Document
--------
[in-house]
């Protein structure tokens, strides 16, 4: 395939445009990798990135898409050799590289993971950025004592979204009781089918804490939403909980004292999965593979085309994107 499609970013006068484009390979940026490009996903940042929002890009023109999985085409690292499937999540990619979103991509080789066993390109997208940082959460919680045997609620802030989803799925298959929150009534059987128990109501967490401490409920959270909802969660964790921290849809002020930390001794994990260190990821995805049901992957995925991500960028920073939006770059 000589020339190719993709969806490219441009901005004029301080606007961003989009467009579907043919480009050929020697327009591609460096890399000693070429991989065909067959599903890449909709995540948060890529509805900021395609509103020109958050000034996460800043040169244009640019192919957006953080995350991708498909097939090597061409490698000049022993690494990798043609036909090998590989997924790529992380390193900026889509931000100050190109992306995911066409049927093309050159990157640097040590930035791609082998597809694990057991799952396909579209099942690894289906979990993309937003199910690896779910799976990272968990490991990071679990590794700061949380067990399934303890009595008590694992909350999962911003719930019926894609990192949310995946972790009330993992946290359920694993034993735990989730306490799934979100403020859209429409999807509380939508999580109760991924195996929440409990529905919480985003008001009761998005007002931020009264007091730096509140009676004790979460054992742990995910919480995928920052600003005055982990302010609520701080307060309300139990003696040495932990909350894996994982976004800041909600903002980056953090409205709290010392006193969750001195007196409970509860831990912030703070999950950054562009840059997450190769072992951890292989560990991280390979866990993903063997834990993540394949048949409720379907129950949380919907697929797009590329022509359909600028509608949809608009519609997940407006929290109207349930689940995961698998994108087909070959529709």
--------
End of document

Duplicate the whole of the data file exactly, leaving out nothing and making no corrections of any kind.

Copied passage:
[in-house]
């Protein structure tokens, strides 16, 4: 395939445009990798990135898409050799590289993971950025004592979204009781089918804490939403909980004292999965593979085309994107 499609970013006068484009390979940026490009996903940042929002890009023109999985085409690292499937999540990619979103991509080789066993390109997208940082959460919680045997609620802030989803799925298959929150009534059987128990109501967490401490409920959270909802969660964790921290849809002020930390001794994990260190990821995805049901992957995925991500960028920073939006770059 000589020339190719993709969806490219441009901005004029301080606007961003989009467009579907043919480009050929020697327009591609460096890399000693070429991989065909067959599903890449909709995540948060890529509805900021395609509103020109958050000034996460800043040169244009640019192919957006953080995350991708498909097939090597061409490698000049022993690494990798043609036909090998590989997924790529992380390193900026889509931000100050190109992306995911066409049927093309050159990157640097040590930035791609082998597809694990057991799952396909579209099942690894289906979990993309937003199910690896779910799976990272968990490991990071679990590794700061949380067990399934303890009595008590694992909350999962911003719930019926894609990192949310995946972790009330993992946290359920694993034993735990989730306490799934979100403020859209429409999807509380939508999580109760991924195996929440409990529905919480985003008001009761998005007002931020009264007091730096509140009676004790979460054992742990995910919480995928920052600003005055982990302010609520701080307060309300139990003696040495932990909350894996994982976004800041909600903002980056953090409205709290010392006193969750001195007196409970509860831990912030703070999950950054562009840059997450190769072992951890292989560990991280390979866990993903063997834990993540394949048949409720379907129950949380919907697929797009590329022509359909600028509608949809608009519609997940407006929290109207349930689940995961698998994108087909070959529709």